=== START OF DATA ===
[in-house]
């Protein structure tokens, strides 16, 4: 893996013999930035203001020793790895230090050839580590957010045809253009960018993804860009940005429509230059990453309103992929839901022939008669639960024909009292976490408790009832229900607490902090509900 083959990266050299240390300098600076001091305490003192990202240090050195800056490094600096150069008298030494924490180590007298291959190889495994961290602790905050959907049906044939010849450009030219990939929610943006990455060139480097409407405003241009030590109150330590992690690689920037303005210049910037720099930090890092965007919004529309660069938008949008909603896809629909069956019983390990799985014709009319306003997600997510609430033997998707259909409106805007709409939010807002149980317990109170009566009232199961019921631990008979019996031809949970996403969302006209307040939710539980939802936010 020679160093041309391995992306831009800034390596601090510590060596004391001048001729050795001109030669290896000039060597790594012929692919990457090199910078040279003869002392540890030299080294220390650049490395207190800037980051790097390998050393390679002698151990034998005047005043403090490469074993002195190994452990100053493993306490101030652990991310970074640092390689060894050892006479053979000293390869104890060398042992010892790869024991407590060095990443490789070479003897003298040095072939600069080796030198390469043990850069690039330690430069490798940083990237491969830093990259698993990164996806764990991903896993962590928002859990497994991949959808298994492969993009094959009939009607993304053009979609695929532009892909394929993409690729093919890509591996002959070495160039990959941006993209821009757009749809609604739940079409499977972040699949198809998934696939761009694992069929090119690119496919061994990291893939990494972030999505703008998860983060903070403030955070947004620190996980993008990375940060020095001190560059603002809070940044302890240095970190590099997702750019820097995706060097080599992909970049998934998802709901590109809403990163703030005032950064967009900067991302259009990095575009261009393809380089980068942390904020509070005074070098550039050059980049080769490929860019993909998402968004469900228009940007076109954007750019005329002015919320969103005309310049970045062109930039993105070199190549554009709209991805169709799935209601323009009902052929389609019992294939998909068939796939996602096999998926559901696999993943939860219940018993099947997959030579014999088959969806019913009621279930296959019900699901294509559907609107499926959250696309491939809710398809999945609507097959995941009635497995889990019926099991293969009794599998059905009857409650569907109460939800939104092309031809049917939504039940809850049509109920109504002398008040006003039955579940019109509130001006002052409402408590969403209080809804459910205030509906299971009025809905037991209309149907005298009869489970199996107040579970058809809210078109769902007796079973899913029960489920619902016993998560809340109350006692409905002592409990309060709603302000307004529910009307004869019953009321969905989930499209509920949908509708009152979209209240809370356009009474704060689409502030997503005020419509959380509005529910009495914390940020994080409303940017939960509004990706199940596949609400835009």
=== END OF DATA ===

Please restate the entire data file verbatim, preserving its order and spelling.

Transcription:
[in-house]
């Protein structure tokens, strides 16, 4: 893996013999930035203001020793790895230090050839580590957010045809253009960018993804860009940005429509230059990453309103992929839901022939008669639960024909009292976490408790009832229900607490902090509900 083959990266050299240390300098600076001091305490003192990202240090050195800056490094600096150069008298030494924490180590007298291959190889495994961290602790905050959907049906044939010849450009030219990939929610943006990455060139480097409407405003241009030590109150330590992690690689920037303005210049910037720099930090890092965007919004529309660069938008949008909603896809629909069956019983390990799985014709009319306003997600997510609430033997998707259909409106805007709409939010807002149980317990109170009566009232199961019921631990008979019996031809949970996403969302006209307040939710539980939802936010 020679160093041309391995992306831009800034390596601090510590060596004391001048001729050795001109030669290896000039060597790594012929692919990457090199910078040279003869002392540890030299080294220390650049490395207190800037980051790097390998050393390679002698151990034998005047005043403090490469074993002195190994452990100053493993306490101030652990991310970074640092390689060894050892006479053979000293390869104890060398042992010892790869024991407590060095990443490789070479003897003298040095072939600069080796030198390469043990850069690039330690430069490798940083990237491969830093990259698993990164996806764990991903896993962590928002859990497994991949959808298994492969993009094959009939009607993304053009979609695929532009892909394929993409690729093919890509591996002959070495160039990959941006993209821009757009749809609604739940079409499977972040699949198809998934696939761009694992069929090119690119496919061994990291893939990494972030999505703008998860983060903070403030955070947004620190996980993008990375940060020095001190560059603002809070940044302890240095970190590099997702750019820097995706060097080599992909970049998934998802709901590109809403990163703030005032950064967009900067991302259009990095575009261009393809380089980068942390904020509070005074070098550039050059980049080769490929860019993909998402968004469900228009940007076109954007750019005329002015919320969103005309310049970045062109930039993105070199190549554009709209991805169709799935209601323009009902052929389609019992294939998909068939796939996602096999998926559901696999993943939860219940018993099947997959030579014999088959969806019913009621279930296959019900699901294509559907609107499926959250696309491939809710398809999945609507097959995941009635497995889990019926099991293969009794599998059905009857409650569907109460939800939104092309031809049917939504039940809850049509109920109504002398008040006003039955579940019109509130001006002052409402408590969403209080809804459910205030509906299971009025809905037991209309149907005298009869489970199996107040579970058809809210078109769902007796079973899913029960489920619902016993998560809340109350006692409905002592409990309060709603302000307004529910009307004869019953009321969905989930499209509920949908509708009152979209209240809370356009009474704060689409502030997503005020419509959380509005529910009495914390940020994080409303940017939960509004990706199940596949609400835009």